Play Live Radio
Next Up:
Available On Air Stations
Watch Live


High heat returns to parts of San Diego County Wednesday

The sun shines bright in the sky over San Diego, July 30, 2018.
KPBS Staff
The sun shines bright in the sky over San Diego, July 30, 2018.

Scroll to see Cool Zone locations.

Scorching and potentially dangerous heat will hover over parts of the San Diego region again Wednesday before a cool-down brings some relief, the National Weather Service said.

The NWS on Monday extended an excessive heat warning through Wednesday at 8 p.m. for the San Diego valleys, including the cities of Escondido, El Cajon, San Marcos, La Mesa, Santee and Poway, where the mercury was expected to range between 90 and 104.


In the deserts, an excessive heat warning was also stretched through 8 p.m. Wednesday, with temperatures predicted to reach between 112 and 118.

Meanwhile, a less severe heat advisory was in place, also through 8 p.m. Wednesday, for the mountains, with temperatures predicted to range between 90 and 102.

On Monday, the city of San Diego reminded residents to stay safe and visit designated cool zones at dozens of recreation centers, libraries and other public buildings with air conditioning if needed. Click here for a full list of locations.

Hikers and other outdoor enthusiasts were also reminded to take precautions when visiting local trails and open space parks.

"As with any significant change in weather conditions, preparedness is key," said Chris Heiser, executive director of the city's Office of Emergency Services. "Extreme heat is no different. Make sure your family and pets stay hydrated and protected from the heat."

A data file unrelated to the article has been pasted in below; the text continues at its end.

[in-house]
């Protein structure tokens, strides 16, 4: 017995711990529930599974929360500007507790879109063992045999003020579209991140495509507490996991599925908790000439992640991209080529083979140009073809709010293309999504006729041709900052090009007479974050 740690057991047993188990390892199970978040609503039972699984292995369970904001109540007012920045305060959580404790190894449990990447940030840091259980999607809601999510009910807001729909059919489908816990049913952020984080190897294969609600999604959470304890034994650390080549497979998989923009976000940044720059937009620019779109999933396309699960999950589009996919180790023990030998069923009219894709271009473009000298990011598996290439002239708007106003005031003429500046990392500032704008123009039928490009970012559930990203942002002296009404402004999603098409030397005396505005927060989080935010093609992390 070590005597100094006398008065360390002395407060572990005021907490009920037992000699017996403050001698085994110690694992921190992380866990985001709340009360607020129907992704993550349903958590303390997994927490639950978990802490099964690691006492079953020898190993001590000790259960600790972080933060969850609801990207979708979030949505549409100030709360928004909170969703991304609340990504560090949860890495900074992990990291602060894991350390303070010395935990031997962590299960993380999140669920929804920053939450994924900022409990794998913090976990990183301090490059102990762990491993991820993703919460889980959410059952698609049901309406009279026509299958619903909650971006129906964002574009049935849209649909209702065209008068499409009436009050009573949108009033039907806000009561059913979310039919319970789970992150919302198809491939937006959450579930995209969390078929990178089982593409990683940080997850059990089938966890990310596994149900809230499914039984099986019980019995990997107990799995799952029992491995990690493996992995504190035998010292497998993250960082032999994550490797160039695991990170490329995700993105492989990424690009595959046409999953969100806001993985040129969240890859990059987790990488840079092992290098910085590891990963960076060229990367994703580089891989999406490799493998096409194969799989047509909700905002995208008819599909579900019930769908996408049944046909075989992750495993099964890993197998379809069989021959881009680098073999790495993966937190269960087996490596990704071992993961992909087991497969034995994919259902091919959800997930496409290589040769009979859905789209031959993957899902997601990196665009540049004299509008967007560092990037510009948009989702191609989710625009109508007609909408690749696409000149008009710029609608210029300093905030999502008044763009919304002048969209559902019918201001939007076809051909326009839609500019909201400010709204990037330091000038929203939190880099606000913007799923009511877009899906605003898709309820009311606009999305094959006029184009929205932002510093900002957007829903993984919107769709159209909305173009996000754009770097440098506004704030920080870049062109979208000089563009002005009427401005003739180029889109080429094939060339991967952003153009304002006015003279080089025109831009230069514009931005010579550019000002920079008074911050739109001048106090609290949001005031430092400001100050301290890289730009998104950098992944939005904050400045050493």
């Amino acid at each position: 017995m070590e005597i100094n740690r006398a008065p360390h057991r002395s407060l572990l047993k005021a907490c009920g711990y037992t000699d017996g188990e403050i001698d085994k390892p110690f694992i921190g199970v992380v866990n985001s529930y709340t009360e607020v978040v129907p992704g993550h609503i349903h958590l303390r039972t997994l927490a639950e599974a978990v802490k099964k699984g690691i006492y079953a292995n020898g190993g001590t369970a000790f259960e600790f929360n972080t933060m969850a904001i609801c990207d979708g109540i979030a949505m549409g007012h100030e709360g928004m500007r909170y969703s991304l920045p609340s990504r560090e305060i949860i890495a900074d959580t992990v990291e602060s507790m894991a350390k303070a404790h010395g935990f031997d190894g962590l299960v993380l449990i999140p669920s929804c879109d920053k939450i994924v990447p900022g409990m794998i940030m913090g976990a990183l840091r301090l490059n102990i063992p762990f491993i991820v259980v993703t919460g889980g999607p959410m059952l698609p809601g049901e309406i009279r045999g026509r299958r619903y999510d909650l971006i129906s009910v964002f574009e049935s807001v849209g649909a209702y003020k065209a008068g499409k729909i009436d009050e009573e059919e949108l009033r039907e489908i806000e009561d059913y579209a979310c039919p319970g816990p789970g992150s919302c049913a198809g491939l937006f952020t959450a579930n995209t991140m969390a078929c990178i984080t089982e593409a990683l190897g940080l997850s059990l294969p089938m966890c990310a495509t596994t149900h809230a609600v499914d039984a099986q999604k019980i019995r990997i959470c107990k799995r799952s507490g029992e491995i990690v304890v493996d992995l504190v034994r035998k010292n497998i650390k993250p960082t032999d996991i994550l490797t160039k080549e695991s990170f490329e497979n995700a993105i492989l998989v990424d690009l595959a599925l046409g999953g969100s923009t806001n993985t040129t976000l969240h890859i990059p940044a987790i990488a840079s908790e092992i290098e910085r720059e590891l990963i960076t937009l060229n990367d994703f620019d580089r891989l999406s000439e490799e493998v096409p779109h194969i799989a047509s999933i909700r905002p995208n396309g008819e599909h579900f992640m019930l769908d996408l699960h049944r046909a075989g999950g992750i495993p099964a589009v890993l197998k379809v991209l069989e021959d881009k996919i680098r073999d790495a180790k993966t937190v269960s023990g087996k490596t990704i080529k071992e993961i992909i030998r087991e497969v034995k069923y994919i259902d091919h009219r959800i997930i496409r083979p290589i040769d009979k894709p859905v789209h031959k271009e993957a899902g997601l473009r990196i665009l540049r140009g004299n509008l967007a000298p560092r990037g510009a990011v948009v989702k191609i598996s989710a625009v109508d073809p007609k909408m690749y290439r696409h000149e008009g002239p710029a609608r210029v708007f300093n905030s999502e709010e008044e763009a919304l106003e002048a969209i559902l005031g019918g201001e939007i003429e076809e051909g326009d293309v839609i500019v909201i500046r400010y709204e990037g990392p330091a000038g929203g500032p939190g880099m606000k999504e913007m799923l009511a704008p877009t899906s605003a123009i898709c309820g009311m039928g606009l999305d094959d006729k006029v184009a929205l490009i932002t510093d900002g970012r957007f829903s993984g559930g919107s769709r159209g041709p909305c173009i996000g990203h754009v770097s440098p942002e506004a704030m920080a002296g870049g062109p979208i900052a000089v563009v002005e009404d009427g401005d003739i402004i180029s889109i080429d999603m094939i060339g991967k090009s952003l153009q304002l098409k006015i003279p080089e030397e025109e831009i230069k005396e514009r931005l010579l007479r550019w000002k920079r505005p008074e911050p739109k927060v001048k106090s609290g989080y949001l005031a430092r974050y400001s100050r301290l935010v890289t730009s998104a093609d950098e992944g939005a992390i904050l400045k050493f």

Tuesday's highs reached 92 degrees in downtown San Diego and deserts ranged from 113 to 117 degrees. Coastal areas were in the low 80s with light winds.

The hot, dry conditions were also expected to bring elevated brush fire danger in vulnerable areas through at least Wednesday.

Downtown San Diego will drop to about 77 on Thursday, with a significant cooling trend expected heading into next weekend. Most of San Diego County will continue to be in the high 90s, but will cool down by the end of the week.

To help San Diegans understand and better prepare for environmental threats including high heat events, the city developed the San Diego Hazard Dashboard. This new tool is available online.

The NWS advises drinking plenty of fluids, staying in an air- conditioned room, staying out of the sun and checking up on relatives and neighbors.

Children and pets should never be left inside vehicles without air conditioning for any length of time, as death could occur in minutes when temperatures are high.

Officials suggest learning the signs and symptoms of heat exhaustion and heat stroke, and to wear lightweight, loose-fitting clothing when possible.